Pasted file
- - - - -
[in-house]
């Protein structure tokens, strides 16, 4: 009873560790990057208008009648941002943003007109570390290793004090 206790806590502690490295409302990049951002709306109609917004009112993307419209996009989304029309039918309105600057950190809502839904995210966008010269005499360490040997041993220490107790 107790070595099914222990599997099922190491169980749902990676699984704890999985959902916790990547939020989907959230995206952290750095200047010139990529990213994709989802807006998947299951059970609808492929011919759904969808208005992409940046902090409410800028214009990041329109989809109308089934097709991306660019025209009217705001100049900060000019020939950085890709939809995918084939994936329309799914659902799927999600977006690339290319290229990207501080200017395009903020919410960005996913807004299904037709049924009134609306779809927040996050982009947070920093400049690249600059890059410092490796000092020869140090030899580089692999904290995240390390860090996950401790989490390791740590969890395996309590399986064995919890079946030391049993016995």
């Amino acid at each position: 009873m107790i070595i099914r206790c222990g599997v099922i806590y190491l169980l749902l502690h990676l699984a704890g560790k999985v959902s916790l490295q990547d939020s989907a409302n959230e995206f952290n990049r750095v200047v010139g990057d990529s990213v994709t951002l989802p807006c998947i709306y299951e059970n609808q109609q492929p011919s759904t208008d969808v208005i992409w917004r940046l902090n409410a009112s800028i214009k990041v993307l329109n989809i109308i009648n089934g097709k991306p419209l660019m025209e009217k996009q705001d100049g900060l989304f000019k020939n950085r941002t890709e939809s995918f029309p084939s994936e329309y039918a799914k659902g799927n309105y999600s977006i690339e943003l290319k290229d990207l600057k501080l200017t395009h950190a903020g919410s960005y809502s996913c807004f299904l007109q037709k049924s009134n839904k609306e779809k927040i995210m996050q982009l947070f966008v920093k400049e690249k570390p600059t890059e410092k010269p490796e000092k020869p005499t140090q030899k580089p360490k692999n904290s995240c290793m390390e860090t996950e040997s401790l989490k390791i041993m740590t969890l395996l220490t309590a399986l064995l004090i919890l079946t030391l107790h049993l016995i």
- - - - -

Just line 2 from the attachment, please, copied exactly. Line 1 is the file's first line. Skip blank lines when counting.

């Protein structure tokens, strides 16, 4: 009873560790990057208008009648941002943003007109570390290793004090 206790806590502690490295409302990049951002709306109609917004009112993307419209996009989304029309039918309105600057950190809502839904995210966008010269005499360490040997041993220490107790 107790070595099914222990599997099922190491169980749902990676699984704890999985959902916790990547939020989907959230995206952290750095200047010139990529990213994709989802807006998947299951059970609808492929011919759904969808208005992409940046902090409410800028214009990041329109989809109308089934097709991306660019025209009217705001100049900060000019020939950085890709939809995918084939994936329309799914659902799927999600977006690339290319290229990207501080200017395009903020919410960005996913807004299904037709049924009134609306779809927040996050982009947070920093400049690249600059890059410092490796000092020869140090030899580089692999904290995240390390860090996950401790989490390791740590969890395996309590399986064995919890079946030391049993016995």